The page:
custom essays on coontz (7 essays)

The Way We Really Are By Stephanie Coontz

3105 words/12 pages

Japanese families , which very often consist of two parents , two children , male breadwinner ideal , and which are quite often completely dysfunctional when judged by American standards , in which we expect the parents to have healthy emotional ties to each other and the children . The main thesis of the book seems to be that many American families are in crisis today . The reasons for this are varied , from unrealistic idealization of the 1950s , to government policies that run counter to the...

Marriage, A History

2302 words/9 pages

Montagu (1999 , considered a major anthropologist of the last century , wrote , ``Marriages between persons of character who can be friends tend to last and grow in reward and happiness ' and ultimately result in love , as opposed to marriages resulting from ``that frenzy miscalled `love (p . 105 . In fact , most of us know some very happily married couples who met because they were able to afford the expensive services of businesses that have replaced the ``matchmakers ' of days past . In fact...

The Way We Never Were

1132 words/5 pages

In addition to this , the role of parents as regards to child rearing was unremarkable thus they are expected to provide this within their family since time immemorial . Stephanie Coontz has the historical thinking which somehow created an out of reach expectations of what an ideal family would be . She uttered , ``there is no one family form that has ever protected people from poverty or social disruption , and no traditional arrangement that provides a workable model for how we might...

Family Change

1598 words/6 pages

Gupta 627 , courtship customs were imposed to protect and maintain respect of women , adolescence was not extended to make childish adults and puberty was not rushed to make children adults unprepared for the decisions and consequences of early relationships , and traditions were adhered to that made it more difficult to retreat after difficulties . Although Coontz does not dispute the higher divorce rates , the author asserts that the adverse effects on family and children from divorce may be highly questionable since...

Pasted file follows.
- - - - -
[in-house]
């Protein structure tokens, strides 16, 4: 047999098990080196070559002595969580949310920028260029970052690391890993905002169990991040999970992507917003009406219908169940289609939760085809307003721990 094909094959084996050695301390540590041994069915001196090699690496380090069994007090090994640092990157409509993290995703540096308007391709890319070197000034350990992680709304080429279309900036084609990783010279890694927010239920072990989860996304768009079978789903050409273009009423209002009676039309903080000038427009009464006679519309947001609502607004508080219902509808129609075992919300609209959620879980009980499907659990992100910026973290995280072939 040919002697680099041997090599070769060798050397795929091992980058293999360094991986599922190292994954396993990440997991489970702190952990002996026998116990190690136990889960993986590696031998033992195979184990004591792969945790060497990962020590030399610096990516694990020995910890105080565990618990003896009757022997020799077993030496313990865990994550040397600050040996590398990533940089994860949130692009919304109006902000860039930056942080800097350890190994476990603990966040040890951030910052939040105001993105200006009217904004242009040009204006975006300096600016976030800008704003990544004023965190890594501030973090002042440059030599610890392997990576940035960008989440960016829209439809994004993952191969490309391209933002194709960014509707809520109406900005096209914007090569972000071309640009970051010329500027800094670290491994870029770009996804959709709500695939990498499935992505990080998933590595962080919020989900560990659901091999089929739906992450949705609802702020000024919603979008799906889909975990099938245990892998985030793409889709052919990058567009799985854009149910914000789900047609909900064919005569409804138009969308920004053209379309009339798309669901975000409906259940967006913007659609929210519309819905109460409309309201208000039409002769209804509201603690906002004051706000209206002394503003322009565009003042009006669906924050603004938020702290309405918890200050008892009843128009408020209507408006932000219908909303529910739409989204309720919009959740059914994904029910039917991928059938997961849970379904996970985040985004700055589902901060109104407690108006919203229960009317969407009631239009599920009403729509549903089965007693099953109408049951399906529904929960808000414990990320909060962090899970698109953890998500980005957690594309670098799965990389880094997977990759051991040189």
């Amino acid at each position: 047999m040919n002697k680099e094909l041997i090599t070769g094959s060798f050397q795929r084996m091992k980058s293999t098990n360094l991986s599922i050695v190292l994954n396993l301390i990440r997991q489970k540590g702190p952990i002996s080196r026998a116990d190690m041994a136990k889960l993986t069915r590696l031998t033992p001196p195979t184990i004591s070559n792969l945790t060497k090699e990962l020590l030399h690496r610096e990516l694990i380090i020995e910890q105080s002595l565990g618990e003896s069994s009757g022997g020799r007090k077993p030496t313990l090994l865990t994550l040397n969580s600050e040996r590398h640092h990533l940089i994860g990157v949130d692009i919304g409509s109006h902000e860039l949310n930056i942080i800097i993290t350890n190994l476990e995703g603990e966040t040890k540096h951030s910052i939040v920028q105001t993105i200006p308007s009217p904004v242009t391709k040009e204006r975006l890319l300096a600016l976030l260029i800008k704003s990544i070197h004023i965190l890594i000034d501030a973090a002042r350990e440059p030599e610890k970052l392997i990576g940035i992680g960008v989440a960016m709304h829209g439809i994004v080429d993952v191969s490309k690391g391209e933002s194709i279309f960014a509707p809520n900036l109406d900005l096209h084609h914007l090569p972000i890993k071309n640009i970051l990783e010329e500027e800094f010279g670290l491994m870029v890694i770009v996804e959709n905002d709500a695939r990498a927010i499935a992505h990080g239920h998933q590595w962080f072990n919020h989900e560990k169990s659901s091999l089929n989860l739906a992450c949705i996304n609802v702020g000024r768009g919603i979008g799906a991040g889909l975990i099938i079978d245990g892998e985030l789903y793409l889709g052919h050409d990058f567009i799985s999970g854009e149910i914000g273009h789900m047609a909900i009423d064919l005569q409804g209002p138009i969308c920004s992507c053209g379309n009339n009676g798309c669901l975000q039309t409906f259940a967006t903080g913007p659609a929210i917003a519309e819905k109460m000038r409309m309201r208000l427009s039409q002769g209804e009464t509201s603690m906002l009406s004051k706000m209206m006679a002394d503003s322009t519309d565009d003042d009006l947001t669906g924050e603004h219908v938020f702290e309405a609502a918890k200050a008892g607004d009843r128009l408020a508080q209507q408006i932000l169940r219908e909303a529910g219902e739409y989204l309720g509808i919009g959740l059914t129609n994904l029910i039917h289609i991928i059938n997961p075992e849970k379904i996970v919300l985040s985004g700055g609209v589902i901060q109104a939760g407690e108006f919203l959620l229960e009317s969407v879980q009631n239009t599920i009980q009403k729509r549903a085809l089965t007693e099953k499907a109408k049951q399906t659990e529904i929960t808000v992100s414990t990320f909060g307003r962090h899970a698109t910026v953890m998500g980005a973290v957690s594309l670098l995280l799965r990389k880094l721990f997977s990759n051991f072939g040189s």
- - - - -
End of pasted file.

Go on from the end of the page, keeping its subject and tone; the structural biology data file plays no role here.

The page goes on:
American Myth

770 words/3 pages

Professional nurses working in the community know all too well about the health care problems they and their clients encounter daily , and it is through policy and political activism that both big picture and long term solutions can be developed (Stanhope Lancaster , 2006 , p . 127 . Trotter Betts and Leavitt (2001 ) identified three levels of nurse 's involvement in policy development and politics as well . First is to become a nurse-citizen . Nurse-citizens execute essential civic responsibilities . They convey the issues about...

Traditional Marriages In North America In The 1950

2487 words/10 pages

Patterson , 1997 . They no longer had to worry about a parent objecting to a particular suitor or partner , as moving out was already an available option . In the process , the nuclear family was spawned . Its limited number of members assured not only greater independence and privacy , but increased spending ability as well . The second quality transformed the nuclear family into a profitable market for many businesses during the aforementioned decades . The nuclear family eventually constituted a significant portion of the...

English 103

2375 words/9 pages

Ehrenreich par 10 . My stand then is that the modern American family is actually better off today compared to the American family at the start of the century when one does not rely on mere memories and sensationalized news . The statistics show that between then and now , the American family has much going for it today . At the start of the century , work hours would last for ten hours a day , six days a week , for laborers . Child slavery was...

Plagiarism checking tool - the most accurate and absolutely FREE!


  • Downloaded papers 0
  • Papers uploaded today
  • Members 0
  • Members today